I really wish we could get to high school girls and FREEZE them where they are. Every single client I’ve ever had agrees that, if they had simply accepted their weight in HS, and appreciated their unique body size and shape, AND NEVER DIETED, they would have saved themselves hundreds of pounds and thousands of dollars. It’s so destructive.
    I was so touched at a holiday party at my house when a friend’s high school daughter would only eat the asparagus at a carefully prepared and balanced (fairly low-fat too) seafood meal! When I let her know I had organic fat free milk, she begged for some, then binge-gulped 3 big glasses, unable to stop herself. It just broke my heart.
    Another destructive aspect of a diet is that it teaches us to eat the same amount every day. Whoa! Where did that come from? As I watched my son grow up, I noticed he ate differently every day, sometimes eating more protein suddenly for no apparent reason. As a mother, I learned to respect his hunger and stopping points, then I managed to transfer that to myself.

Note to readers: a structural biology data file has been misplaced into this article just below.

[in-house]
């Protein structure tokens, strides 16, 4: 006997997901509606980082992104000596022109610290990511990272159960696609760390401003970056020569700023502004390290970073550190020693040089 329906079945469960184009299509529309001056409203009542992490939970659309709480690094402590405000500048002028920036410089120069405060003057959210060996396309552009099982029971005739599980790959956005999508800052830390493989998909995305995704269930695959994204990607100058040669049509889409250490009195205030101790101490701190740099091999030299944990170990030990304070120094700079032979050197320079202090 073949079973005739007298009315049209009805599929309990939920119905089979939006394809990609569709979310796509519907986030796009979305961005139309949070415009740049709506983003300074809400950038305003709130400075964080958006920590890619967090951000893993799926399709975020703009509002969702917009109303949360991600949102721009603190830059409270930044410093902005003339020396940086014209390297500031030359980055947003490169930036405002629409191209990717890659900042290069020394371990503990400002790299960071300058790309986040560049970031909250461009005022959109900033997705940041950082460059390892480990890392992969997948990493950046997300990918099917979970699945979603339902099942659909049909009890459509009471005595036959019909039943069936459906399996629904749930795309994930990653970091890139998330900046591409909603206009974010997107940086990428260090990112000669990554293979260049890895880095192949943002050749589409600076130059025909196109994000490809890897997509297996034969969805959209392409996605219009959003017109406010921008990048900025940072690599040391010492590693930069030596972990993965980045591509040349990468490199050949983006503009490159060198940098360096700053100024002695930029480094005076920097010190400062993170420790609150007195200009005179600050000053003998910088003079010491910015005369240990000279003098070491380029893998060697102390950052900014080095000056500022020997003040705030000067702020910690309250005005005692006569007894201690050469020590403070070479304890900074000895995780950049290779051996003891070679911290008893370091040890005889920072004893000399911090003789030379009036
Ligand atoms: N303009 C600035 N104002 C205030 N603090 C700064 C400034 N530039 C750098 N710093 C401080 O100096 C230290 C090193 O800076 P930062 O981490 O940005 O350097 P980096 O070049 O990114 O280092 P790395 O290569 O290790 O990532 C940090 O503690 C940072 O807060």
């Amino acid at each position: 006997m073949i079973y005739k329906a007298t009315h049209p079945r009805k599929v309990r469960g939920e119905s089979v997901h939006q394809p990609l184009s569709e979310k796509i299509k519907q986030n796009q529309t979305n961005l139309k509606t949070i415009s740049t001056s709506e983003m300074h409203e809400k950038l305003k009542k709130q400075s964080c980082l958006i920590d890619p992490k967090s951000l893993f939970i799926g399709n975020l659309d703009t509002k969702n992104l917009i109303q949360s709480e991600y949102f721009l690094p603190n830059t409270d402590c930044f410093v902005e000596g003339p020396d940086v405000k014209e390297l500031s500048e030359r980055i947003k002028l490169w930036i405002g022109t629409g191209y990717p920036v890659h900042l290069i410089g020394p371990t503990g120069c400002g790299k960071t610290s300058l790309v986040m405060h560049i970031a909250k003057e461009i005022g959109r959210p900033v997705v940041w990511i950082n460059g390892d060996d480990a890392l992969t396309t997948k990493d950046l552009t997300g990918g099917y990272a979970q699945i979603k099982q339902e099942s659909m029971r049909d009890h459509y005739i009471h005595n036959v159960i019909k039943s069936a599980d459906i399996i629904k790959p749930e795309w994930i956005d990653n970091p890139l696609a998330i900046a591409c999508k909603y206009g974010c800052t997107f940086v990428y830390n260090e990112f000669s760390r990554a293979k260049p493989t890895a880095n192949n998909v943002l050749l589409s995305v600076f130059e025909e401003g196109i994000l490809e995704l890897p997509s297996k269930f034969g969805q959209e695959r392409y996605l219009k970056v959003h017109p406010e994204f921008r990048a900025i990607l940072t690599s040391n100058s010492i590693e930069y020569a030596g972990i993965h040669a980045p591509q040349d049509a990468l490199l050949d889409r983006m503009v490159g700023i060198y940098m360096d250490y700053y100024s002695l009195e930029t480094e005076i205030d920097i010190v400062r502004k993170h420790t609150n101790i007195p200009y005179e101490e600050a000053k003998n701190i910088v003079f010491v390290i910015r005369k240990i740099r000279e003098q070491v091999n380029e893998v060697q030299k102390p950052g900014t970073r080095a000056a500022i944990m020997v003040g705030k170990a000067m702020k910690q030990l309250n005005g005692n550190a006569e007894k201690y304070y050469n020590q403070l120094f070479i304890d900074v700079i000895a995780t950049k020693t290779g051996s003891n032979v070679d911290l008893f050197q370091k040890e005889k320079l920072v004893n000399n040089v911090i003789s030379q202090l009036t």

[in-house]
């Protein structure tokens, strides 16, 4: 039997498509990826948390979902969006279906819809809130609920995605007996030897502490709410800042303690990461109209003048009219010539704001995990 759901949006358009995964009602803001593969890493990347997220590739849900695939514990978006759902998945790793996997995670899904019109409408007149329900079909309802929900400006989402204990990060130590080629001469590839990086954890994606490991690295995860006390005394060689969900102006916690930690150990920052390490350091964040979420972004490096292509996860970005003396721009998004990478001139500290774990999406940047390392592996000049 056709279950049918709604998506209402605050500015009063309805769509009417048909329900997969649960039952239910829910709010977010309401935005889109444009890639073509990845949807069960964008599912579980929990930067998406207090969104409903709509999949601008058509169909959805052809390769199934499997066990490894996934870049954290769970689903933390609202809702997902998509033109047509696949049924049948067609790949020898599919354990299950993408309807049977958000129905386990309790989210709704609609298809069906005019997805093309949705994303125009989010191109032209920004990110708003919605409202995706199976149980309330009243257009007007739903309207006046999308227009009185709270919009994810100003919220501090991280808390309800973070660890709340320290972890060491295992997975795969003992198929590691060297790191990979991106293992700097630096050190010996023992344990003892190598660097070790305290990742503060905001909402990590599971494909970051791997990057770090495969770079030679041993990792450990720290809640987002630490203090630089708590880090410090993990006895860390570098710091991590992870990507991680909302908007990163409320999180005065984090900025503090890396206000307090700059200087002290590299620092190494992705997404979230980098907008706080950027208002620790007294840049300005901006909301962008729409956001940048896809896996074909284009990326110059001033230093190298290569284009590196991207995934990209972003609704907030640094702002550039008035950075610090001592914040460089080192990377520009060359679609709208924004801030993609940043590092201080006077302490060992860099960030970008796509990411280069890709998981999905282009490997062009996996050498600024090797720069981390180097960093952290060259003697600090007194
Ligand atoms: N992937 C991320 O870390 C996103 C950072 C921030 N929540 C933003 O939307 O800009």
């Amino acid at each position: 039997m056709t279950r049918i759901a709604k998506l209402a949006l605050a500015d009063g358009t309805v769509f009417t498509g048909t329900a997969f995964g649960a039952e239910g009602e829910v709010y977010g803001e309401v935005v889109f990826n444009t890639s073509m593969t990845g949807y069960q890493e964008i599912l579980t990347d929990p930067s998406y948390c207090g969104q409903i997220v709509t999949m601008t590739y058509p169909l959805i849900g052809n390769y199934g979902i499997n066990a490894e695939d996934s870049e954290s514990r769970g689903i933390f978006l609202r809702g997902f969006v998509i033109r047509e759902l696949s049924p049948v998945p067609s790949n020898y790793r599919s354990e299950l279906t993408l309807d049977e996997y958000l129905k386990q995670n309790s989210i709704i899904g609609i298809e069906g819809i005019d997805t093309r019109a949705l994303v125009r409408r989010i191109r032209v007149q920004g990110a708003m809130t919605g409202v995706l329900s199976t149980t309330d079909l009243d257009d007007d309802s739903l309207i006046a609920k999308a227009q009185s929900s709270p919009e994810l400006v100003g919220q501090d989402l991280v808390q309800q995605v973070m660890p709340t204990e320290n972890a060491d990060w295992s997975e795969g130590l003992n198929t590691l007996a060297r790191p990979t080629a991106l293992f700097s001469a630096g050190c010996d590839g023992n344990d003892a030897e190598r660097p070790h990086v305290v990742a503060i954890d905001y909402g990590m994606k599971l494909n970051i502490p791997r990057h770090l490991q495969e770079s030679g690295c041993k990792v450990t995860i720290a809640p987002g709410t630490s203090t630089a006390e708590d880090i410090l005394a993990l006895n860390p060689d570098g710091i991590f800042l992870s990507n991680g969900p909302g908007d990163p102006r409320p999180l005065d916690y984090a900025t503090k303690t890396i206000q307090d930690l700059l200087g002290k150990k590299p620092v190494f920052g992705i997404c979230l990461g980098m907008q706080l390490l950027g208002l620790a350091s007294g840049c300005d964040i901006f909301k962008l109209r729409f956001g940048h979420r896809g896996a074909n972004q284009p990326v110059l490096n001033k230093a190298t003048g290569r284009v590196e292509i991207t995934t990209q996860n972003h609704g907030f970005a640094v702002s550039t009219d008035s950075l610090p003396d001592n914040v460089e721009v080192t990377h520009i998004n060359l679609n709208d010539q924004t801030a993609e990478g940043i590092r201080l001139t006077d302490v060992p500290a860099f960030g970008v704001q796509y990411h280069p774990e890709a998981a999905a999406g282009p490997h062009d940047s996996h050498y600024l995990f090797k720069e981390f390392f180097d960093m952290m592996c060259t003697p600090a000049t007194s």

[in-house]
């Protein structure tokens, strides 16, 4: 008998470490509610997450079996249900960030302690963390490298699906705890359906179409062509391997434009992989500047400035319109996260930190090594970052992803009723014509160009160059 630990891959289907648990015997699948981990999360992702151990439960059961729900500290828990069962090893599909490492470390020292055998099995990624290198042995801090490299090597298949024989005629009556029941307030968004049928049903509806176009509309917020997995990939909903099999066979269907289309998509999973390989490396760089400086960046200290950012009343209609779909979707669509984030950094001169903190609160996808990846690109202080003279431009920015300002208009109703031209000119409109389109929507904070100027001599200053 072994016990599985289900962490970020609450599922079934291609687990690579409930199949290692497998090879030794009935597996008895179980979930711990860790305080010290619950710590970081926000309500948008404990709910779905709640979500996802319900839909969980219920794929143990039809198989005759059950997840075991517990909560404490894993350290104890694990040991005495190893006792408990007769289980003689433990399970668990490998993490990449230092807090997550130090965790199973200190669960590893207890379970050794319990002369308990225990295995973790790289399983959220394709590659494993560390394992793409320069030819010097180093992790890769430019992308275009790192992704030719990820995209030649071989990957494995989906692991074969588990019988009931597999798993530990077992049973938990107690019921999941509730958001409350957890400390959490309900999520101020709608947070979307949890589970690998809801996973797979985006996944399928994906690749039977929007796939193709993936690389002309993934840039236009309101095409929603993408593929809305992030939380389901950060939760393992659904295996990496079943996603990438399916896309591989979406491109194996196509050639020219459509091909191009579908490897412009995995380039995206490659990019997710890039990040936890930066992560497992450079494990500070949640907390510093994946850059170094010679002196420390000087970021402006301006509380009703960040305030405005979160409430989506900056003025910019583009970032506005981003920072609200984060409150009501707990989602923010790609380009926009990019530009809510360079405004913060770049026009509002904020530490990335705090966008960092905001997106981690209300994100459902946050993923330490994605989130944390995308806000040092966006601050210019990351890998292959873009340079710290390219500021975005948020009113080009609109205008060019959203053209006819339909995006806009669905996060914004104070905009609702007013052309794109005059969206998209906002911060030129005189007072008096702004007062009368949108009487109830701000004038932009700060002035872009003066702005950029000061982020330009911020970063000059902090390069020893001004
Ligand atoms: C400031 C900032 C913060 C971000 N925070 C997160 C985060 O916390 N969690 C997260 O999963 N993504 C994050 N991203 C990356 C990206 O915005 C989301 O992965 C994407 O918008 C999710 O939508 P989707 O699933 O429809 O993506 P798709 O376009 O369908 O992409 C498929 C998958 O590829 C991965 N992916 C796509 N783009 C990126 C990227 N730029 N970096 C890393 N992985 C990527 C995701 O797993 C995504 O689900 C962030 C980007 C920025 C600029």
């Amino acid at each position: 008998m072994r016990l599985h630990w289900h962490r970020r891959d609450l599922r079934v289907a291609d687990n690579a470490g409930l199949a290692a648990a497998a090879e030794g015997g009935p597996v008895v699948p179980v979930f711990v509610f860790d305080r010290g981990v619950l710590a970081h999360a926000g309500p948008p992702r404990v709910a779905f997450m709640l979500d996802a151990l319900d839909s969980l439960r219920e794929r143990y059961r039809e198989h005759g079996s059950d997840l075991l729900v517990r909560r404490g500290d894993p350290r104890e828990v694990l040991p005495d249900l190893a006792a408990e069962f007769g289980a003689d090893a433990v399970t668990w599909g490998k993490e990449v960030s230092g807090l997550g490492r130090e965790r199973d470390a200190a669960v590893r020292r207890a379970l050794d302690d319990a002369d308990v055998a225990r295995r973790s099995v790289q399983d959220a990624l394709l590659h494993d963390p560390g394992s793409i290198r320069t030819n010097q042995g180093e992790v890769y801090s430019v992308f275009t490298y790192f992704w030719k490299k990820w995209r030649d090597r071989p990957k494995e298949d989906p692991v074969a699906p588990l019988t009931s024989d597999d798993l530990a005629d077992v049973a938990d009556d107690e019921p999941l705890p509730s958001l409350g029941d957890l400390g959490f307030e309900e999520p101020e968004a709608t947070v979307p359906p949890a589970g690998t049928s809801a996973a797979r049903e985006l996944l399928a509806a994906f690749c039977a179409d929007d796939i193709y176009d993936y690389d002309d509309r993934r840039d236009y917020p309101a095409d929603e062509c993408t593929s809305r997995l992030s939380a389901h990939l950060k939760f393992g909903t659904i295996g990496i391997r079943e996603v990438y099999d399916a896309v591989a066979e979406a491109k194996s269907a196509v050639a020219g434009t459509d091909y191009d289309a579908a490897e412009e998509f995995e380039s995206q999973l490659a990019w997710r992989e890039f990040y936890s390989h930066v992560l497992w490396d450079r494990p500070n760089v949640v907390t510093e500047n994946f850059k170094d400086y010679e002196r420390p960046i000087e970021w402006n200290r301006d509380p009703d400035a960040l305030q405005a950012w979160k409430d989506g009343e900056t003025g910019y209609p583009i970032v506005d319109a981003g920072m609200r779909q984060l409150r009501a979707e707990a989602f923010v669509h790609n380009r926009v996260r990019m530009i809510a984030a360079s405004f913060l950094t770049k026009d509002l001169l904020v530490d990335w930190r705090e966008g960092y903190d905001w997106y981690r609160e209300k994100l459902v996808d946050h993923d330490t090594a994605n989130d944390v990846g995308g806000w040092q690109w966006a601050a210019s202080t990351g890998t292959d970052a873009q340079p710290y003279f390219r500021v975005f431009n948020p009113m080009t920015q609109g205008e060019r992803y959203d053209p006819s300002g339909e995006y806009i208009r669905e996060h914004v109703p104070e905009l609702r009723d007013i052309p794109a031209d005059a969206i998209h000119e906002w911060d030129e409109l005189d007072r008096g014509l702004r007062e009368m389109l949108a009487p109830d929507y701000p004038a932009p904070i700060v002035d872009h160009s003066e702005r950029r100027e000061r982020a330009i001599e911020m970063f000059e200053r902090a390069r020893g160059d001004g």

In my experience, diets just cause the body to shut down and hold on to fat, fearful the body is literally starving. And it fights you. When the body fights you, you never win.
    I feel calm around food and appreciative of my body today. I lost over 70 pounds and I’m looking forward to March 13, 2010, when I’ll celebrate 10 years at this weight.
    I’ve learned to ignore the media weight loss stories, with huge losses that last 5 minutes… and I only focus on permanent change.
    I hope this helps anyone looking for a better relationship with their body.
    Pat Barone, CPCC, PCC
    “America’s Weight Loss Catalyst”

  5. Jill Carlson says:

    I would love for you to repost your “Weight Watchers is not a Diet?” article. I go back and read that after I see those ridiculous WW ads.

  6. Thanks Pat; I agree with you wholeheartedly!
    Excellent suggestion Jill! I will repost “Weight Watchers is not a diet?” – see http://www.eatwhatyoulovelovewhatyoueat.com/2010/01/weight-watchers-not-a-diet-what-.html

  7. Tessa says:

    I bow down hmubly in the presence of such greatness.